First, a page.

Amongst a sea of Provencal producers, Domaine Tempier stands above the rest. Headed by the iconic Peyraud family, the Tempier estate has become globally renowned for their world class wine production, which goes far beyond just simple Provencal rosé. For the true ‘grand cru de Provence,’ look no further than these unmatchable southern French wines.
It all started back in 1936, when Lucie ‘Lulu’ Tempier married Lucien Peyraud. Lulu’s father gifted the couple Domaine Tempier, a farm that had lived within the Tempier family for over 100 years, located just outside the village of Bandol. After tasting a bottle of pre-phylloxera wine from the farm, gifted to him by Lulu’s father, Lucien instantly became passionate for the region, heartset on discovering the unique terroirs of Bandol. Although many vineyards were ripping out their old vines to replace them with higher-producing varieties, Lucien couldn’t help but feel drawn to the region’s signature variety, Mourvedre. He worked with a group of local winemakers to pioneer the Bandol appellation, which officially became recognized as of 1941.
The couple went on to have seven children, with Lulu continuing to spearhead the family’s deep reputation for hospitality. Guests were consistently treated to home-cooked meals and a warm, classic Provencal welcome; even Alice Waters came to learn from Lulu’s meticulous craft! Lucien passed away in 1996, leaving the domaine to his two sons, Jean-Marie and Francois.
The Peyraud sons have since retired, passing the winemaking privilege onto Daniel Ravier, who continues to depict the same excellence and traditional style of the domaine. And as for Lulu? At 101 years old, she’s as spry as ever, still hosting visitors at her highly sought after table. Lucien’s legacy lives on through Bandol’s AOC requirements, which now require a 50% minimum of Mourvedre in all reds, a requirement which he deeply pioneered.
Located east of Marseille on the Mediterranean coast, Bandol’s vineyards are spread across eight different communes, dominated by clay and limestone soils. The region’s warm, Mediterranean climate, coupled with the above soil types, are extremely conducive to growing Mourvedre, as well as other late-ripening varieties, giving way to wines full of deep structure and ageability. Bandol boasts over 1,500 hectares of vines, most of which are planted on terraces, known locally as ‘restanques.’ The region experiences over 3,000 hours of sunlight per year!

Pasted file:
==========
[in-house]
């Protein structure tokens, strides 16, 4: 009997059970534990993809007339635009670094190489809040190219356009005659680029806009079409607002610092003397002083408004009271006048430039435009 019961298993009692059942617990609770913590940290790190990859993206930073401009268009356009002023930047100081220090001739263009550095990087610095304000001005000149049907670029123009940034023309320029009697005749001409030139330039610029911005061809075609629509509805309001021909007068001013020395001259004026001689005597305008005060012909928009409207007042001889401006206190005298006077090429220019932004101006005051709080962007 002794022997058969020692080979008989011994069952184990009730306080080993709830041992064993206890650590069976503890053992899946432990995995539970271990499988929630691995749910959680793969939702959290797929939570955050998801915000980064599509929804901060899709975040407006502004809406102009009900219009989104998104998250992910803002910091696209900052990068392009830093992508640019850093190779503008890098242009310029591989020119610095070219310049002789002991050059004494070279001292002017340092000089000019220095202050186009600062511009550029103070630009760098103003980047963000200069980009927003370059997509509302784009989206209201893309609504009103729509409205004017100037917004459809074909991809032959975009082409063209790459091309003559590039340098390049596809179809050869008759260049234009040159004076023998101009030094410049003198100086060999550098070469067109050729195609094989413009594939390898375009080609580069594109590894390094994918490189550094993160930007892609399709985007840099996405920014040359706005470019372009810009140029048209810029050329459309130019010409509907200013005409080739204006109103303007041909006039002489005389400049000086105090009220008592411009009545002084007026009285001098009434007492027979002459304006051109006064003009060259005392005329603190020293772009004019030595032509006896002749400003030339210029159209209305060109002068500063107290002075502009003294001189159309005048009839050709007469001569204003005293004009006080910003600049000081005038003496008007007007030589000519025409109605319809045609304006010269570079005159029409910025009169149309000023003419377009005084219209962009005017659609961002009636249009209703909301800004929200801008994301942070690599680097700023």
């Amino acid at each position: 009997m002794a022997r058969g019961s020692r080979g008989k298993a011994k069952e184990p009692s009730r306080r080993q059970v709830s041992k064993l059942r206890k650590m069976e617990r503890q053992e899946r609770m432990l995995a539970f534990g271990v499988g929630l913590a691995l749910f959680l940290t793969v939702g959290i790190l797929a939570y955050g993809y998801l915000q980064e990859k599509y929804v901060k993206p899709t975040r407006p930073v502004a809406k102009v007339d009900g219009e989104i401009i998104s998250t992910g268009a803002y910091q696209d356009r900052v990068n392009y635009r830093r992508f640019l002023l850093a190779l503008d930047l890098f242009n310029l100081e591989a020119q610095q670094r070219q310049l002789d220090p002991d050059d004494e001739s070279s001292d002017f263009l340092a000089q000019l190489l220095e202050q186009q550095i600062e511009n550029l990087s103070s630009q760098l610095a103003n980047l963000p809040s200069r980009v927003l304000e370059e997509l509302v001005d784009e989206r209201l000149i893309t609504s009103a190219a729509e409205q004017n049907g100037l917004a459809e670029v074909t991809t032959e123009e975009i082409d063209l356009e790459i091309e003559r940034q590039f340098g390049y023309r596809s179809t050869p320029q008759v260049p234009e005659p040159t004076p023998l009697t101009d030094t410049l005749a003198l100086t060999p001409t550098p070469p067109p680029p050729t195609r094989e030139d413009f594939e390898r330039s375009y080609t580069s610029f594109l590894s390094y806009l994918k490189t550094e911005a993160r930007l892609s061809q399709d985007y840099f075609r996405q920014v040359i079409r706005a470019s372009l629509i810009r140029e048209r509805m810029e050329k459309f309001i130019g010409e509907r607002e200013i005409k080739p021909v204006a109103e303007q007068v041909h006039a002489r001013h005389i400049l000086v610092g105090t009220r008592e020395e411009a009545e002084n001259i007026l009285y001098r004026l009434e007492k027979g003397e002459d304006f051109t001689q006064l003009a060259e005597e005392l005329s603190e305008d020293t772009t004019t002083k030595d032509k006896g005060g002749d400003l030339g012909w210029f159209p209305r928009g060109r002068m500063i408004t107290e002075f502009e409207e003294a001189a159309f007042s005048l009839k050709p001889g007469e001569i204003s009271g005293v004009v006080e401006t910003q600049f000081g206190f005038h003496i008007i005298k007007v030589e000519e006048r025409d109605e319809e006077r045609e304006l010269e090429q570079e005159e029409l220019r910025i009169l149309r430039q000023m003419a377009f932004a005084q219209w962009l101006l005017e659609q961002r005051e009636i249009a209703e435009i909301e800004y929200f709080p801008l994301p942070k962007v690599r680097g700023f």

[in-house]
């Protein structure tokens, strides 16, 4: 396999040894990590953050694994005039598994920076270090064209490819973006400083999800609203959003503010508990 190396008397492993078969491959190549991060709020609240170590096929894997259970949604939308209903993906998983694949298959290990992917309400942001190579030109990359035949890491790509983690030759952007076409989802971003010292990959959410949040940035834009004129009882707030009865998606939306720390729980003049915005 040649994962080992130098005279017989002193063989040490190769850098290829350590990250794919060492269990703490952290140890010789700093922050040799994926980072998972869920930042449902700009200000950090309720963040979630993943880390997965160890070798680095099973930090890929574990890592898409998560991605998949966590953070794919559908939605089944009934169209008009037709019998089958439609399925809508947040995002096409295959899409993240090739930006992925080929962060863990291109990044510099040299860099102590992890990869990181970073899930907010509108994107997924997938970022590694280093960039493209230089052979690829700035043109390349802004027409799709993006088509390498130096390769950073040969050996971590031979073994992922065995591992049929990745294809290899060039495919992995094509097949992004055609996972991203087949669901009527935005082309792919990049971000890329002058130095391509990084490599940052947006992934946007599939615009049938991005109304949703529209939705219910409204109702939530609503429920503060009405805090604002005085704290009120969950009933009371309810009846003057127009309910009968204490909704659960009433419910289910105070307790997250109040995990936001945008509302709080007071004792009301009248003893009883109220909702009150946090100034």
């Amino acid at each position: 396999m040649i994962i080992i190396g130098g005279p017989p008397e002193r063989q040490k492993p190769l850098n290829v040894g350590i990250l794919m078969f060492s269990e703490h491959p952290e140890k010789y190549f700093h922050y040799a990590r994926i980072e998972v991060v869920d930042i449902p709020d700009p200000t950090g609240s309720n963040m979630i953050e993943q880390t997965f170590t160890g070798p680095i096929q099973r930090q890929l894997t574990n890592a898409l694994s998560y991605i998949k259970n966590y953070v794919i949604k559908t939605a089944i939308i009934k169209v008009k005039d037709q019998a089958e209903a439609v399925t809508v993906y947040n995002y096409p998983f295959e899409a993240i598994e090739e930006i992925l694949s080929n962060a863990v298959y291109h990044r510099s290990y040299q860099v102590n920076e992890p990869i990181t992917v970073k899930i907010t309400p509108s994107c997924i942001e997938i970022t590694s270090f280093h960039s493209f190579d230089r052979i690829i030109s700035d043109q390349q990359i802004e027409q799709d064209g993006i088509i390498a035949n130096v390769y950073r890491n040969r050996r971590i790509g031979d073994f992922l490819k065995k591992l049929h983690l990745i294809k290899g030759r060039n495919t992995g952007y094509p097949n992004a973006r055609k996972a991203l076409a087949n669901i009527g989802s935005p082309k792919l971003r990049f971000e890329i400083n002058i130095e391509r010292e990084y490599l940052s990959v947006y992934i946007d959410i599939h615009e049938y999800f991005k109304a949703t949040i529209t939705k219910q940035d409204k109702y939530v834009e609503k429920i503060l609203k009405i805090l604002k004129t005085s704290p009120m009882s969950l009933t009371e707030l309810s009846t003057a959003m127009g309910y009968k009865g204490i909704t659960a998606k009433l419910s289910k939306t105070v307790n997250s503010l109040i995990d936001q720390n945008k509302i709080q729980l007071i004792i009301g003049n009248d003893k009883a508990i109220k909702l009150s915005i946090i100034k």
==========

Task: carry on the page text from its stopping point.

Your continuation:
Bandol Blanc is dominated by 60% Clairette, rounded out with Ugni Blanc, Bourboulenc, and Marsanne, hand-harvested, destemmed, and cold soaked, fermented and aged in foudre for 8-10 months. The Bandol Rosé is Mourvedre dominant (55%), rounded out with 25% Grenache and 20% Cinsault, produced via 50/50 saignée and direct press methods. After malolactic fermentation, the wine ages half in steel and half in concrete for 7 months. Rouge is 75% Mourvedre, with small amounts of Grenache, Cinsault, and Carignan, fermented with native yeasts in steel and aged 18-20 months in oak, bottled unfined and unfiltered.
Tempier’s three single-vineyard expressions all come from clay-limestone soils, varied by altitude, soil composition details, and Mourvedre percentages. La Migoua sits at the highest altitude and boasts the least Mourvedre (50%) and highest Grenache of all three bottlings. The vineyard’s garrigue and forest surroundings give way to a meatier, soil-driven wine. Cabassaou is situated on lower hillsides, benefiting from ample sunlight and less intense winds. With 95% Mourvedre, this is by far the most powerful and intense cuvée. And in the middle? La Tourtine, which is found directly above Cabassaou. Fruit-forward with balanced tannins, this cuvée comprises 80% Mourvedre and equal parts Grenache and Cinsault (10%).